Elections 2022 | Anglade presents a financier in Marguerite-Bourgeoys

(Quebec) The leader of the Liberal Party of Quebec, Dominique Anglade, is counting on the expertise of financier Frédéric Beauchemin to preserve the fortified castle of Marguerite-Bourgeoys, left empty after the departure of former minister Hélène David.

Posted at 5:00 am

Fanny Levesque

Fanny Levesque
The press

Frédéric Beauchemin, former managing director and head of capital markets at Scotiabank, will stand for Marguerite-Bourgeoys in October’s general election. The 57-year-old man is well known to Liberals for having been an activist within the formation and for wearing the colors of the Liberal Party of Canada in the 2019 election in Terrebonne.

He finished second behind Bloc Québécois Michel Boudrias with 29.26% of the vote. “It was a human experience,” starts the man who left Scotiabank in 2019. Now he wants to make the leap into provincial politics with Dominique Anglade’s troops, a level “closer to him,” he says. He will try his luck in a Safe Riding, which has belonged to the Liberals since its inception in 1966.

Hélène David won her seat in 2018 with a strong majority (53.4% ​​of the vote) over her opponent from the Coalition avenir Québec. Former Minister Robert Poëti represented the Marguerite-Bourgeoys constituency from 2012 to 2018.

Mr Beauchemin will be part of the “business team” that the Liberal leader will present in the autumn. The candidate says he has worked in the “Canadian business world” for thirty years. During his 10 years as an executive at Scotiabank, he was responsible for business development with corporate, government and financial institutions.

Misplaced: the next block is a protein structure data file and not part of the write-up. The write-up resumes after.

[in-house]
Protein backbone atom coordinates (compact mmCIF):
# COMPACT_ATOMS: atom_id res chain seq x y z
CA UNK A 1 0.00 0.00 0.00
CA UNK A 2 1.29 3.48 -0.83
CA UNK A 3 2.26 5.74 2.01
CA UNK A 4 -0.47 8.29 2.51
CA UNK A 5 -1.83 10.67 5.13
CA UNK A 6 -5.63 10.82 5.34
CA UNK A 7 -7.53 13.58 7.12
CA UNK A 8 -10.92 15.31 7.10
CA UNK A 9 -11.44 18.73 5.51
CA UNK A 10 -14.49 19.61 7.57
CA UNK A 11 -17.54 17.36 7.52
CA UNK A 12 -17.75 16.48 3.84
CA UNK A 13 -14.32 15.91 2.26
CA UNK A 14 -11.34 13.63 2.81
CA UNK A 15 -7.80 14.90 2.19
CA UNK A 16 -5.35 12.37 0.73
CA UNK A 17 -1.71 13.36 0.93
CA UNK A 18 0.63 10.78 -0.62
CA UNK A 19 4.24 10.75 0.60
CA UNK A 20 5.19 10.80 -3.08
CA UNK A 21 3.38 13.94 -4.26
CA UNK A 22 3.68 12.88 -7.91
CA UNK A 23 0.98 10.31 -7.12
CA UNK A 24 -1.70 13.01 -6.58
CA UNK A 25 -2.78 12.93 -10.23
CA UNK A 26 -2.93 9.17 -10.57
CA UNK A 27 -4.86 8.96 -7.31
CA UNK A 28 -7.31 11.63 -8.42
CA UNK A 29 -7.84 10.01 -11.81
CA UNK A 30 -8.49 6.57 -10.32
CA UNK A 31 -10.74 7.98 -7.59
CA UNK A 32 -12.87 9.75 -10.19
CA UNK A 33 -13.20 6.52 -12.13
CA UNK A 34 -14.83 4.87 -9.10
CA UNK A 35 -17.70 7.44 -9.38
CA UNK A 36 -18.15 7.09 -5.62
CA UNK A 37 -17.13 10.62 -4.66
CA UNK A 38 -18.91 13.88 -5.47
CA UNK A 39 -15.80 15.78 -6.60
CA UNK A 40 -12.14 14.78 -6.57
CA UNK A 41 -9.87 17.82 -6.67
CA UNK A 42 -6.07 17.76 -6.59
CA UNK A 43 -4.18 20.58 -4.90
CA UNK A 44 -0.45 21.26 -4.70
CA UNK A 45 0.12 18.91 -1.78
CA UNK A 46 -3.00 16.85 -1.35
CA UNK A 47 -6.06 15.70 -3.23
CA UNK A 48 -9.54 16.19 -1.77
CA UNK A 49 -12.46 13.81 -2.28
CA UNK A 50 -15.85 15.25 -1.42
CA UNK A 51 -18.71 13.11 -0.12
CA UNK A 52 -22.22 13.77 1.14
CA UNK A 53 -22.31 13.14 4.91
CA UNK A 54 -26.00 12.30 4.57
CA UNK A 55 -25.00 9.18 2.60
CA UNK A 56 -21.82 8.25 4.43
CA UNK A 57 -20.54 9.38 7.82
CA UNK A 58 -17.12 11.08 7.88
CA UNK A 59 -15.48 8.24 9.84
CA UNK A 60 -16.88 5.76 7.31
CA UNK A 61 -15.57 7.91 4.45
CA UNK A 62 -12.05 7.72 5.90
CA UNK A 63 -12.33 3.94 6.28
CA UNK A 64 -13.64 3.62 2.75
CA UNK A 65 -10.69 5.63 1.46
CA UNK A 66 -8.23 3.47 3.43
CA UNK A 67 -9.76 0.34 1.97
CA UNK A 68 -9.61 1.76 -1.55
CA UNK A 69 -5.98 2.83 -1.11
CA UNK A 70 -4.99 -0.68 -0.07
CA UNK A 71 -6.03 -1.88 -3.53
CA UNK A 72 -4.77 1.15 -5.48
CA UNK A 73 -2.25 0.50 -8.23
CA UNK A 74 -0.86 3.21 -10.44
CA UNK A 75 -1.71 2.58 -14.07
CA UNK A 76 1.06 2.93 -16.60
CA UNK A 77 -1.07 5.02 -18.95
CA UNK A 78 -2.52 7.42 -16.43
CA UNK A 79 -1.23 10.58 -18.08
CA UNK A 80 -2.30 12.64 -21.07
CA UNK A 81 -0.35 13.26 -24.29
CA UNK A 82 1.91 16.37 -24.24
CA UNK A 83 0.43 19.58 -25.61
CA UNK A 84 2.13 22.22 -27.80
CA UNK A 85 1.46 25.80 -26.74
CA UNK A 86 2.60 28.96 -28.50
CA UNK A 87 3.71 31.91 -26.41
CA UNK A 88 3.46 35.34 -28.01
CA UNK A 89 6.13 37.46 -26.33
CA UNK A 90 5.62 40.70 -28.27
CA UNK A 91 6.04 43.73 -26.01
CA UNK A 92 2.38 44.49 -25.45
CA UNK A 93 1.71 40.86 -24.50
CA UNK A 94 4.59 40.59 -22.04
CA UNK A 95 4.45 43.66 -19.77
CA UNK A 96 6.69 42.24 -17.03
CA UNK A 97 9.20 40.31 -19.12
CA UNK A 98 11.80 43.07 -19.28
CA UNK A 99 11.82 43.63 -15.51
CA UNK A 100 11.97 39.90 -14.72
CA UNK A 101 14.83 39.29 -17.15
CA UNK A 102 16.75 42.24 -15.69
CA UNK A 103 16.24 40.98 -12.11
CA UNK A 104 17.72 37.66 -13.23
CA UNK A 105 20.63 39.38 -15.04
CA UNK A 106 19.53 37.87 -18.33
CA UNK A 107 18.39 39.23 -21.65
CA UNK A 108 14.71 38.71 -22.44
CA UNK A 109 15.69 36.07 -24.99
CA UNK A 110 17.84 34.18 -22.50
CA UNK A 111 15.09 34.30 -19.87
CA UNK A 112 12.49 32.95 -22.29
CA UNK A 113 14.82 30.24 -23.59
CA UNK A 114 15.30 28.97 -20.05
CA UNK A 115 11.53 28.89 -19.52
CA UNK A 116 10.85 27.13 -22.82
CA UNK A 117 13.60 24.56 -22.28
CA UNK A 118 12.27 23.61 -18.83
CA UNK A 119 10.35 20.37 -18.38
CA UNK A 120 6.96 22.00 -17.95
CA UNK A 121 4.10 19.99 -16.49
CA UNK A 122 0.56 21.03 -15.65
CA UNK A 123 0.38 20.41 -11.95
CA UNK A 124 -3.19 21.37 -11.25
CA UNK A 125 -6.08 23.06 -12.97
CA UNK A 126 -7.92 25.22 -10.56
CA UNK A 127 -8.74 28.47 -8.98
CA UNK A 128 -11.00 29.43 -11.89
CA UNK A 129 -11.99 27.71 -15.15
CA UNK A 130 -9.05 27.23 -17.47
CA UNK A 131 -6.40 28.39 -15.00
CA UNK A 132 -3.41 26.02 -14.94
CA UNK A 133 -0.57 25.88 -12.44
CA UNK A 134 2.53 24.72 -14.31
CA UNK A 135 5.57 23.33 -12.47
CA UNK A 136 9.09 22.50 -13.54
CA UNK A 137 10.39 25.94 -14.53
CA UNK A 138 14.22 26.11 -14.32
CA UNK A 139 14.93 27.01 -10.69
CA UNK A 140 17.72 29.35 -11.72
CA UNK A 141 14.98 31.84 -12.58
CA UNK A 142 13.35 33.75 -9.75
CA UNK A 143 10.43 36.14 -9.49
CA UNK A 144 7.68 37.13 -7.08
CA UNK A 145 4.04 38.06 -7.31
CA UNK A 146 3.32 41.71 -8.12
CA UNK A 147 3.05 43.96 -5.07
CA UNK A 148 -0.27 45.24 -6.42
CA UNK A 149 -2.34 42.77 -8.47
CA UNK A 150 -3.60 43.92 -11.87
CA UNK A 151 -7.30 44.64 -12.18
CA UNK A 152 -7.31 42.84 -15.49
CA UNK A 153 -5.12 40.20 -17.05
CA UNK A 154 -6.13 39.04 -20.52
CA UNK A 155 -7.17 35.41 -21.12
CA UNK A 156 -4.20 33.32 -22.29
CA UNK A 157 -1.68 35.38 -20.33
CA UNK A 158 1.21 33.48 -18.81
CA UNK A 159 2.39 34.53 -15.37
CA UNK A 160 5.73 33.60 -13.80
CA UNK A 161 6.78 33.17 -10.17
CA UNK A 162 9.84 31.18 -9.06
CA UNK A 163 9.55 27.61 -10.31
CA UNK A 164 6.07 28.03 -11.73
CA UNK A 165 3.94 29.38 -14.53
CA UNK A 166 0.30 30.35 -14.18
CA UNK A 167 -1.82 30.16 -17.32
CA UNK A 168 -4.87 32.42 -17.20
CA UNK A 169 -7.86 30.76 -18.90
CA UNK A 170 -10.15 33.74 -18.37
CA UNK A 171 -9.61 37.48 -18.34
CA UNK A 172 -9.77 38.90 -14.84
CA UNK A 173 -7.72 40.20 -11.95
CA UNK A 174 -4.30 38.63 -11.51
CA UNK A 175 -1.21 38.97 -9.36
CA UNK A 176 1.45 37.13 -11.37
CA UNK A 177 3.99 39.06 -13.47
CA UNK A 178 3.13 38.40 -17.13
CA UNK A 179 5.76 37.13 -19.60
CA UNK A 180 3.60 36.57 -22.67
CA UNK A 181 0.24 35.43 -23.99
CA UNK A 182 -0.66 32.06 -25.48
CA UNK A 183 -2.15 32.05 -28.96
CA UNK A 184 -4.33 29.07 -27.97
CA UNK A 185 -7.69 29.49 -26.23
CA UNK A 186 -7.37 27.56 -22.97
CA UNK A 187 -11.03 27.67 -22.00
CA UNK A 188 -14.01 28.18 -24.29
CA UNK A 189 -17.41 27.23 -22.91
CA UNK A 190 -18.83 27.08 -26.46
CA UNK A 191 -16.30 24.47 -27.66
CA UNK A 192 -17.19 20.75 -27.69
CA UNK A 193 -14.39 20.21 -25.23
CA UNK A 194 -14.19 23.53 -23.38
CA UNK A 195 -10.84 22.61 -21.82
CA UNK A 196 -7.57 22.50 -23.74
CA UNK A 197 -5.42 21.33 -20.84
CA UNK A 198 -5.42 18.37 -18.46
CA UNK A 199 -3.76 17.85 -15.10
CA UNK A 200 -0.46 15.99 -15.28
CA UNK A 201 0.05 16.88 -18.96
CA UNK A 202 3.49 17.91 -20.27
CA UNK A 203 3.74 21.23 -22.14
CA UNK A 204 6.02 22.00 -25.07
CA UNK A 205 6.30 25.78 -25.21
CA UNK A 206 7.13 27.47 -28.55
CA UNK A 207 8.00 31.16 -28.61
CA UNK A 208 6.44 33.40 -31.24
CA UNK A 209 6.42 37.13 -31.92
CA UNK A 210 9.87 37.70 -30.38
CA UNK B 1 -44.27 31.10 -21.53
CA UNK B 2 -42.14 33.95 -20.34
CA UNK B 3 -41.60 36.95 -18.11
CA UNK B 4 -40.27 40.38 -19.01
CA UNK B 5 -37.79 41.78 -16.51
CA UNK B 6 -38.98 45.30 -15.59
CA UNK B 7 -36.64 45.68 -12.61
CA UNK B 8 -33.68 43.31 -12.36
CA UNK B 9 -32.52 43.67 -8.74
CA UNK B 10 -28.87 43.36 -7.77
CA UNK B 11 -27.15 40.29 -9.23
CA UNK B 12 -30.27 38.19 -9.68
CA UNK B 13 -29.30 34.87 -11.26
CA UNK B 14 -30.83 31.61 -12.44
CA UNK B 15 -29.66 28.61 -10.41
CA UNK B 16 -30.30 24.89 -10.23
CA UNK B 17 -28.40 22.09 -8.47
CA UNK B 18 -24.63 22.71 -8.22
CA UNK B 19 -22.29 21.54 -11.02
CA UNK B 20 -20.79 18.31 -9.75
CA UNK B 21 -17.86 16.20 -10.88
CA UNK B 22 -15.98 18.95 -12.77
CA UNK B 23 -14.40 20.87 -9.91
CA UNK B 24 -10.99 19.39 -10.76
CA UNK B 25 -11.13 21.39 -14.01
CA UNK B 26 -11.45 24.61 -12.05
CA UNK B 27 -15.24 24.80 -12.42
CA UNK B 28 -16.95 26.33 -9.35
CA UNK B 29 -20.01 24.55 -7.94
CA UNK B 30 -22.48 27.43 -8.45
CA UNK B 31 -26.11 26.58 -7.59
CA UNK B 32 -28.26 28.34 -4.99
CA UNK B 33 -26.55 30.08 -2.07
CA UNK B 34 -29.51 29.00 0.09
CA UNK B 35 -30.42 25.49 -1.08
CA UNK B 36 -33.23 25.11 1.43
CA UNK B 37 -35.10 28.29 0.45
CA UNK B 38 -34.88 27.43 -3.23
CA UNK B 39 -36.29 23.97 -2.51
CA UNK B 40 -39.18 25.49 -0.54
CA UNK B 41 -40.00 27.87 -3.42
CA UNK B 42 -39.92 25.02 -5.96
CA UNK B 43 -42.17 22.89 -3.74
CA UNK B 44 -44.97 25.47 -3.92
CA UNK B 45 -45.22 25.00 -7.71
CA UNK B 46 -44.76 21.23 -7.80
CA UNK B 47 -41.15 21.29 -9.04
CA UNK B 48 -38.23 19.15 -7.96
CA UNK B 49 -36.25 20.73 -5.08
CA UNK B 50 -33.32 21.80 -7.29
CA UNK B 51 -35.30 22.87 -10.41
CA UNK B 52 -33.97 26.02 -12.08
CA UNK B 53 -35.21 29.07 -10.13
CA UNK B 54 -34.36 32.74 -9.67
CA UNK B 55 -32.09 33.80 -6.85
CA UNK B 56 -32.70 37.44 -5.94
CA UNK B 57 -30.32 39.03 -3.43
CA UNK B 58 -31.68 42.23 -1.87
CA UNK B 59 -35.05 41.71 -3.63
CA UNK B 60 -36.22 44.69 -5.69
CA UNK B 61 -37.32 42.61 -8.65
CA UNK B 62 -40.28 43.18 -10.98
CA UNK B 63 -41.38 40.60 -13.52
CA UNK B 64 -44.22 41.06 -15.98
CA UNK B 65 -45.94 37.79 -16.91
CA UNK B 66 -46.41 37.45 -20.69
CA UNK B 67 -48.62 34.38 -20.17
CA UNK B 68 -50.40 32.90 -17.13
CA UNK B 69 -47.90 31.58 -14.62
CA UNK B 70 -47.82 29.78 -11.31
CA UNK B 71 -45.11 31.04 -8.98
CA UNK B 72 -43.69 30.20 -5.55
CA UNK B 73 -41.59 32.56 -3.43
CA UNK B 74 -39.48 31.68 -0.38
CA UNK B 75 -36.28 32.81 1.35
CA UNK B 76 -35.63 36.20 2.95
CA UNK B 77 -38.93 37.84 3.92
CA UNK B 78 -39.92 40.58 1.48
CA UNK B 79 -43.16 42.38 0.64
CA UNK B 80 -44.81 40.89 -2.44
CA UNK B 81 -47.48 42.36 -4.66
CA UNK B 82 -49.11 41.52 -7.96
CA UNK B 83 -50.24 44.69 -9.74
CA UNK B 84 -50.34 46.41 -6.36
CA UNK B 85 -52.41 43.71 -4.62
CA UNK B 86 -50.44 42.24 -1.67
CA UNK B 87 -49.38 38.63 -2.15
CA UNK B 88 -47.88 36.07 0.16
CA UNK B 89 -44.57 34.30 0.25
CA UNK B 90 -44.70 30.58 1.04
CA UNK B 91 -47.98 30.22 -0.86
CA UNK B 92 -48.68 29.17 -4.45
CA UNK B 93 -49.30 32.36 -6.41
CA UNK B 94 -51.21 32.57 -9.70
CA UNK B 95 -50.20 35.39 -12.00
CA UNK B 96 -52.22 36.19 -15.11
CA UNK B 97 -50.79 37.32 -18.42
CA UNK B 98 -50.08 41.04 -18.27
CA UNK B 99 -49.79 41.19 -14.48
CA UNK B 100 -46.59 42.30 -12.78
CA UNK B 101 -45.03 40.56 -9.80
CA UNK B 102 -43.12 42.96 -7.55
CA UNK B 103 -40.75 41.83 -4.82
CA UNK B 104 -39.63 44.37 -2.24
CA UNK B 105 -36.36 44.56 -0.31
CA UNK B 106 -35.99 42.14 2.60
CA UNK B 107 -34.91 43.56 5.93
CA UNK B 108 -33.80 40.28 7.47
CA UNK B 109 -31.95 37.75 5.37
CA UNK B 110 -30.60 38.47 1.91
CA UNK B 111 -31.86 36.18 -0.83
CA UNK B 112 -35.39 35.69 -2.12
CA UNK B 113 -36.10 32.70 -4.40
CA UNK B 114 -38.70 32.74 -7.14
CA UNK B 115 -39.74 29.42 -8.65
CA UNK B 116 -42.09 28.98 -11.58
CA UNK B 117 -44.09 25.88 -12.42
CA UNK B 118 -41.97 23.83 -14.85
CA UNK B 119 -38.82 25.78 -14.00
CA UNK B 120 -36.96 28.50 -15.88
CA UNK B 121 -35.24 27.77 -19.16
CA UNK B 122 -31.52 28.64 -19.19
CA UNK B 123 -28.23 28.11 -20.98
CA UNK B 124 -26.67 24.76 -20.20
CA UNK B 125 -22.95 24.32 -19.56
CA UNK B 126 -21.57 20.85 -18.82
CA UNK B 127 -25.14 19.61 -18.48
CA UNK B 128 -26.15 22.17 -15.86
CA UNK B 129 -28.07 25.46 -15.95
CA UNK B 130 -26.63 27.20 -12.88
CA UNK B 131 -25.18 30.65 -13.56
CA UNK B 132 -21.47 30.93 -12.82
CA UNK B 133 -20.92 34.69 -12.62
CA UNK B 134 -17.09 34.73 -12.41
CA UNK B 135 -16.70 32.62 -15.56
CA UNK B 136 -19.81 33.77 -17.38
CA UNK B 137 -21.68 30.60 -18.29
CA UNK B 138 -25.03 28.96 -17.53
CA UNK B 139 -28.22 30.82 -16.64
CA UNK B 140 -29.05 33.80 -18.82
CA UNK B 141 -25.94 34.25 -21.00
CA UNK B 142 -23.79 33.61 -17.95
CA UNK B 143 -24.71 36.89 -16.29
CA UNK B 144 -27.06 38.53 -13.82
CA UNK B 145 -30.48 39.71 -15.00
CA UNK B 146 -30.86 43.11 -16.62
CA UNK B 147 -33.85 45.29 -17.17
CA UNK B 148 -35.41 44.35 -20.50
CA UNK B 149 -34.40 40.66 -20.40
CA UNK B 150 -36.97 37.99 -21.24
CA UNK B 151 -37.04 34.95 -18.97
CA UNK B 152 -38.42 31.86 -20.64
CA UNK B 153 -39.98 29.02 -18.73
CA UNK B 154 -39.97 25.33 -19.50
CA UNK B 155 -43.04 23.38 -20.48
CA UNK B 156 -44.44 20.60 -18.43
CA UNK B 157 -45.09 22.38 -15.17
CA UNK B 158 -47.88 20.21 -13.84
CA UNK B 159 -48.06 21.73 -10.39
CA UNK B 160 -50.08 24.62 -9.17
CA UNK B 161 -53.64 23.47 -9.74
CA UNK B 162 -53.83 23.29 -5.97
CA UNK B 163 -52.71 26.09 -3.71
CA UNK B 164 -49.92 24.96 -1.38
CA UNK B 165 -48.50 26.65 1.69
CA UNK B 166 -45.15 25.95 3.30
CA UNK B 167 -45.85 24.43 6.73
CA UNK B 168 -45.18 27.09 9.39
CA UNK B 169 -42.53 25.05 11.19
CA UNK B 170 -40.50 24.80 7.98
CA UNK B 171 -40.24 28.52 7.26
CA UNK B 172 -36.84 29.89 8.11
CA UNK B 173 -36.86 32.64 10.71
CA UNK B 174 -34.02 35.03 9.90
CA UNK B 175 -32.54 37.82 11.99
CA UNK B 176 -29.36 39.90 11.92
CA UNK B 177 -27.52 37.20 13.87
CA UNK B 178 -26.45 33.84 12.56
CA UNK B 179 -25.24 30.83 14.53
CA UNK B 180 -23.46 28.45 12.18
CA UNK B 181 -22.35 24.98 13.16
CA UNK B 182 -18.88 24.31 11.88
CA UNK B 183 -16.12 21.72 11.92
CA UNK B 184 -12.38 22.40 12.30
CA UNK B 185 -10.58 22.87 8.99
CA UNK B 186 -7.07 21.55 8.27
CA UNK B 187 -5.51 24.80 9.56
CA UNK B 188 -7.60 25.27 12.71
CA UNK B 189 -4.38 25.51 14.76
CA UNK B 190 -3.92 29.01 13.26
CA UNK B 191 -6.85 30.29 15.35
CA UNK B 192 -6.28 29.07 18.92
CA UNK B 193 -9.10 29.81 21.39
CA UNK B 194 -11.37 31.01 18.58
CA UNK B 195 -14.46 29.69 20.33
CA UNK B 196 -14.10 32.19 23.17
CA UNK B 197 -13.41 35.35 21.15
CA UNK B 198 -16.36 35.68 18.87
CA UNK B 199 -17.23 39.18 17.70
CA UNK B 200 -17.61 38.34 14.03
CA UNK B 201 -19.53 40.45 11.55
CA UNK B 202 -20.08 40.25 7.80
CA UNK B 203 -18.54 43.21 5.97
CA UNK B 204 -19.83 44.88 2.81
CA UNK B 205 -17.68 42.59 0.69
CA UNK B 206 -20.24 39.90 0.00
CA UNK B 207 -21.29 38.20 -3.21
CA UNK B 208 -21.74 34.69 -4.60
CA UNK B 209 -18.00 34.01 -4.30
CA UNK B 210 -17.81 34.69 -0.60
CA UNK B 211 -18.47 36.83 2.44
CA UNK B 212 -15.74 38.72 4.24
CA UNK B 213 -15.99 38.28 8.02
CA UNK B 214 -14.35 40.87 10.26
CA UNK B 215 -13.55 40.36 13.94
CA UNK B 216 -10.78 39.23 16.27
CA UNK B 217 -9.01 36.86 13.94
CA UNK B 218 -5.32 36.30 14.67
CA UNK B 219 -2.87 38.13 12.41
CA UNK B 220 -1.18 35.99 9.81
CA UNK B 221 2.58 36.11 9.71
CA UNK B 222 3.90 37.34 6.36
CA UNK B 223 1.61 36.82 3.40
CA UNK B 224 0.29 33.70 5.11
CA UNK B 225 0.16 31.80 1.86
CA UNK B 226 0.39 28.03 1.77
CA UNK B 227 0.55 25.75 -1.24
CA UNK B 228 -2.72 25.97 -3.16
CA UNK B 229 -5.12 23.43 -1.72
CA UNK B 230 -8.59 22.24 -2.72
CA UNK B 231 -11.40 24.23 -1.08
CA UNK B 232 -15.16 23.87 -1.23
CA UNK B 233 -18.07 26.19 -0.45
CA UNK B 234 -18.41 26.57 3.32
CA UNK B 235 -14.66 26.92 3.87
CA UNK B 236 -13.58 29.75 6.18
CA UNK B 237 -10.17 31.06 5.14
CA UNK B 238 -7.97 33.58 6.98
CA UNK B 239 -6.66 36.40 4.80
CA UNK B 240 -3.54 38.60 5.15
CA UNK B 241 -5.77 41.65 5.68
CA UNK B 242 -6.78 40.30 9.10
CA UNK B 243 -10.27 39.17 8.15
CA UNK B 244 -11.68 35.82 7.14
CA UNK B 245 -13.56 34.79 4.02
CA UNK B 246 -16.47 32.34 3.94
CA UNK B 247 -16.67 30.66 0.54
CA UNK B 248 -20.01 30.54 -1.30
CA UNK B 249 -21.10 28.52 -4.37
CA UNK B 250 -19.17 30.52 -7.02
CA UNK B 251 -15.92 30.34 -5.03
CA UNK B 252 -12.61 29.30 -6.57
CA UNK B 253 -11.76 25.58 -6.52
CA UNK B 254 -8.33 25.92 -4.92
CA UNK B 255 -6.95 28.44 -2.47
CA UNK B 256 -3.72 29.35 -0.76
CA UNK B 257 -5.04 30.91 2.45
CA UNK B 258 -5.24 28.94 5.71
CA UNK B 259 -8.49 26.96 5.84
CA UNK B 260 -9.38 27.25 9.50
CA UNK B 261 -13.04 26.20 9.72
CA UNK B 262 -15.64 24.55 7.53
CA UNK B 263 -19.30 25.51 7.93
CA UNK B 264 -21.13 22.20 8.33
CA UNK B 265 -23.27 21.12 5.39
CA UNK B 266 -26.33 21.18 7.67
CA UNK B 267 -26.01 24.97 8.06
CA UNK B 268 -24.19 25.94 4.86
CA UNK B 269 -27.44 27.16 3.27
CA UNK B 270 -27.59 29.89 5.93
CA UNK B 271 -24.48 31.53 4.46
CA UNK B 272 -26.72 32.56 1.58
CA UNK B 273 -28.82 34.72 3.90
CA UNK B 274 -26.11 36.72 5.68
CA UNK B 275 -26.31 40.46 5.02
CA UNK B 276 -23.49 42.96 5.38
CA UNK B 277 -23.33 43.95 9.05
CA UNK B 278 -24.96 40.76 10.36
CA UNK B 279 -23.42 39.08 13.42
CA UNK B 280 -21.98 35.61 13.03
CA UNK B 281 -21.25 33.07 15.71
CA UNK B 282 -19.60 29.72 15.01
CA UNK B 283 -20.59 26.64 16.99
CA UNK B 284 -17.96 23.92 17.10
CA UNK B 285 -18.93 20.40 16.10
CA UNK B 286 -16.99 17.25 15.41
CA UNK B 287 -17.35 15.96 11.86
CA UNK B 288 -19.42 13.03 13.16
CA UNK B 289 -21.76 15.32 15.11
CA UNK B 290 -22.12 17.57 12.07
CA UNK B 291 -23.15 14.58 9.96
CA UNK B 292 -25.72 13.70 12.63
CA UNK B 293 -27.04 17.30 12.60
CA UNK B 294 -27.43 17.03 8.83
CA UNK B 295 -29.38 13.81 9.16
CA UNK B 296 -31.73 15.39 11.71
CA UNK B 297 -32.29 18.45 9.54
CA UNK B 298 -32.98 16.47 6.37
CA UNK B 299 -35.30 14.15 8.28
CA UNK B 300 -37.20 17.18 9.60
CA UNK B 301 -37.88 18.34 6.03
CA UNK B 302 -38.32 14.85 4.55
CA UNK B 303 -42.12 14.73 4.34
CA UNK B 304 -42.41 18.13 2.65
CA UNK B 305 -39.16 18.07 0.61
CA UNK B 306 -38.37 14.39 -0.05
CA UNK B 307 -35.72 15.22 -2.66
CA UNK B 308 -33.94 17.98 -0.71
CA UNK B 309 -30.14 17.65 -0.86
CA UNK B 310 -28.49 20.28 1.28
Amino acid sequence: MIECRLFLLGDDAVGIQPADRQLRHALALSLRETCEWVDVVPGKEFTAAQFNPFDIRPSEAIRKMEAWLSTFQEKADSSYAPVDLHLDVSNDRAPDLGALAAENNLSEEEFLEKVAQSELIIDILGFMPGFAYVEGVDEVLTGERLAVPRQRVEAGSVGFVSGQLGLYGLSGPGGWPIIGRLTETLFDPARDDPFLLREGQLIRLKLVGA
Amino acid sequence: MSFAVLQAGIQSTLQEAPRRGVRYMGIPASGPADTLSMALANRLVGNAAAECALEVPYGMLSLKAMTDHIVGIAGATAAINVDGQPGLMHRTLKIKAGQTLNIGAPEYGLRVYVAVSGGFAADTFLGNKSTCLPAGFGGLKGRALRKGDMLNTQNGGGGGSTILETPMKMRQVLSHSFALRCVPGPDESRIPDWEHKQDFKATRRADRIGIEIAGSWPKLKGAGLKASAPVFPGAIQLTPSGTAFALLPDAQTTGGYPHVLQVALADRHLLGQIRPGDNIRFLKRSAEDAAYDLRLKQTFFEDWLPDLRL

Frédéric Beauchemin claims to have been seduced by the “ECO project” launched by Dominique Anglade last November, which aims, among other things, to nationalize green hydrogen. ” There is a top up [une montée en puissance] about green hydrogen […] 2030, 2035 seems to be the period when players will have been quite determined [sur le marché]so now we have a window, we’re solid in that,” he explains.

“We’re being spoiled in Quebec, we’ve got hydroelectric power, we’ve got water, we’re capable of building the infrastructure that this project will develop,” he believes.

He says he’s entering politics out of “conviction” as the party struggles to move the polling needle six months before the election. The Liberals are particularly open to criticism as two political groups defending English-speaking communities have emerged over the past month.

Departures and Arrivals

Dominique Anglade confirmed on Wednesday the candidacy of the mayor of Saint-Flavien and prefect of the MRC de Lotbinière, Normand Côté, in Lotbinière-Frontenac. In a sign that the election is upon us, the Liberal leader is set to release several candidate announcements over the next few days.

Several constituencies have recently been left vacant by veterans, such as Marguerite-Bourgeoys, where Hélène David confirmed she would not seek a new mandate and would make way for new blood.

Liberal MNAs Monique Sauvé, Nicole Ménard, Jean Roussel and Christine St-Pierre have announced in recent weeks that they will not stand for re-election in October. These departures come on top of those of Francine Charbonneau, Gaétan Barrette and Lise Thériault, who made their decision public ahead of the holidays last year. Kathleen Weil, Pierre Arcand and Carlos Leitão always let suspense hang over their political futures.

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